According to CountryAAH, the total population in Saint Lucia is 183,638 people in 2020. Even before Columbus invaded the island in 1502 and named it Santa Lucía, it had been conquered by the warriors of the Caribbean, who had displaced the indigenous people, the arawak, who had reached the island from South America.
Neither Spaniards nor Englishmen were able to fight the local resistance. In 1660, the French settled on the island and it began 150 years of struggle with the British for control of the island. At least 14 times the flag over the island was changed.
With the Paris Treaty of 1814, Britain gained control of the island – until its independence in 1978. The language of patois – a mixture of French and African languages - is one of the remaining signs of the long French influence.
As a British colony, St. Lucia transformed into a sugar plantation and populated with African slaves. Agriculture remains the country’s most important economic activity, but already 20 years ago bananas replaced sugar cane as the most important crop. There are also cocoa and coconut plantations.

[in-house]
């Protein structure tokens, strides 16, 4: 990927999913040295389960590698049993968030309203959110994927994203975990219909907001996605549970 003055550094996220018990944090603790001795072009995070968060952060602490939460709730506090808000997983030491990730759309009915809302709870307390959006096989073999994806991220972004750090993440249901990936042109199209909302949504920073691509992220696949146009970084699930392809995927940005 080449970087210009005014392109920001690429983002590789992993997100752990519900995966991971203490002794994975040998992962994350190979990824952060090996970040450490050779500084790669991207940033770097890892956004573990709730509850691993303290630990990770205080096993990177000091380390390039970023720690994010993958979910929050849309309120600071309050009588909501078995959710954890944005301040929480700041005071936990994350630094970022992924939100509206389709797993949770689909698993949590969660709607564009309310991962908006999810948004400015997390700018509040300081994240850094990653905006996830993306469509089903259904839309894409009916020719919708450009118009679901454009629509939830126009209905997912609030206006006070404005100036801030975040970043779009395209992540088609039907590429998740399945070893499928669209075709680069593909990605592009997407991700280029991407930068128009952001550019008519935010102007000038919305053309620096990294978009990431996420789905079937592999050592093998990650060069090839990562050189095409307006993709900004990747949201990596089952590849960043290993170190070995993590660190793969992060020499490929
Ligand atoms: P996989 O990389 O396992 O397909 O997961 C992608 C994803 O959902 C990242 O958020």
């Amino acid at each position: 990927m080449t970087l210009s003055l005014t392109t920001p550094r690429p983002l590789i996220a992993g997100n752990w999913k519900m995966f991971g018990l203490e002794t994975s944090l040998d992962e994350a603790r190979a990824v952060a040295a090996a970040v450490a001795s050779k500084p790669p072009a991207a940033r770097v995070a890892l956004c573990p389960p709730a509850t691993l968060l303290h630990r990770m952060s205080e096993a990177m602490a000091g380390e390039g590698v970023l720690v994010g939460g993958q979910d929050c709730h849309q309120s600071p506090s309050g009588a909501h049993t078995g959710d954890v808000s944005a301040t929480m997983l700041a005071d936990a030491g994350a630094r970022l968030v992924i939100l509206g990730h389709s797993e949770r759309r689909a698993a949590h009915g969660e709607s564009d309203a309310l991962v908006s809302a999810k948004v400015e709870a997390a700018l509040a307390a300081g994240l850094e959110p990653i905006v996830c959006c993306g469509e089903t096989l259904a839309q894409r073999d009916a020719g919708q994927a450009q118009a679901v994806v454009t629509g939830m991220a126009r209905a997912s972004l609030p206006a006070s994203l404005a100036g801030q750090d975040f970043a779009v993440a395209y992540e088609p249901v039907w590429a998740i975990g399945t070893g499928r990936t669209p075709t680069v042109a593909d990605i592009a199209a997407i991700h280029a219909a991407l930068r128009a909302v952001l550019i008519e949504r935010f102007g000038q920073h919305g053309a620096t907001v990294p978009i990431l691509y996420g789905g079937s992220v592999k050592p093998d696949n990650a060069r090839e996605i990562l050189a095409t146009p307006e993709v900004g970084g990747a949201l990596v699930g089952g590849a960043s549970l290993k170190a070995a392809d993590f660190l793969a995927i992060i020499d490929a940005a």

During the colonial period, the country was administered with the other British Isles among the small Antilles, and in 1959-62 it was part of the West Indies Federation and had its own governor. In 1967 it gained increased autonomy and a new constitution within the framework of the West Indies. However, the disagreements between them led to separate negotiations on independence.
The first elections as an independent state were made in 1979 and were won by St. Lucia’s Workers ‘Party (SLP), which beat then-Prime Minister John GM Compton’s Workers’ Unity Party (ULP).